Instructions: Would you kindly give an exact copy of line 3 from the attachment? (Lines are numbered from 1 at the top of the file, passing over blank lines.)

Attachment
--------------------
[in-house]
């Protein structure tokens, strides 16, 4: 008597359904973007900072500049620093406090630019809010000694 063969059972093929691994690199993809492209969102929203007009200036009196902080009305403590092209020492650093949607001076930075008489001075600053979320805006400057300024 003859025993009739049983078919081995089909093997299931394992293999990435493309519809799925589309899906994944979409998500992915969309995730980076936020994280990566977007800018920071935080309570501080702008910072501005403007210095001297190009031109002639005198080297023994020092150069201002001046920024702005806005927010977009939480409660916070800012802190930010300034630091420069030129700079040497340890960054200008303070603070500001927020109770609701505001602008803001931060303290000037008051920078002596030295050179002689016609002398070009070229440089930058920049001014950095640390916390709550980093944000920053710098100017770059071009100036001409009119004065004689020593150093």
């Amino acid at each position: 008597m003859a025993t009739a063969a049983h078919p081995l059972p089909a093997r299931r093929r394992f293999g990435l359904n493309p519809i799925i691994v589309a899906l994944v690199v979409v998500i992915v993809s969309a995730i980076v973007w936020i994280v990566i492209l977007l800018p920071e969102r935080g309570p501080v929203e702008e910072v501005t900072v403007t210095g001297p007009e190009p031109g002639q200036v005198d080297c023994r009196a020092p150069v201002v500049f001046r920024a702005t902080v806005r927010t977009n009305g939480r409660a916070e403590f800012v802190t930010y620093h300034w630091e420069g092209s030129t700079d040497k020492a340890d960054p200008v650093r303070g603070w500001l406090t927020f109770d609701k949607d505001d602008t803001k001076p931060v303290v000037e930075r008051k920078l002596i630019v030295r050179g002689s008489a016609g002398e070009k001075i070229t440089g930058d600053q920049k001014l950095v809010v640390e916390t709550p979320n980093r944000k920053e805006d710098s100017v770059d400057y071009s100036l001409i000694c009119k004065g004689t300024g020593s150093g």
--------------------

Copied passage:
């Amino acid at each position: 008597m003859a025993t009739a063969a049983h078919p081995l059972p089909a093997r299931r093929r394992f293999g990435l359904n493309p519809i799925i691994v589309a899906l994944v690199v979409v998500i992915v993809s969309a995730i980076v973007w936020i994280v990566i492209l977007l800018p920071e969102r935080g309570p501080v929203e702008e910072v501005t900072v403007t210095g001297p007009e190009p031109g002639q200036v005198d080297c023994r009196a020092p150069v201002v500049f001046r920024a702005t902080v806005r927010t977009n009305g939480r409660a916070e403590f800012v802190t930010y620093h300034w630091e420069g092209s030129t700079d040497k020492a340890d960054p200008v650093r303070g603070w500001l406090t927020f109770d609701k949607d505001d602008t803001k001076p931060v303290v000037e930075r008051k920078l002596i630019v030295r050179g002689s008489a016609g002398e070009k001075i070229t440089g930058d600053q920049k001014l950095v809010v640390e916390t709550p979320n980093r944000k920053e805006d710098s100017v770059d400057y071009s100036l001409i000694c009119k004065g004689t300024g020593s150093g």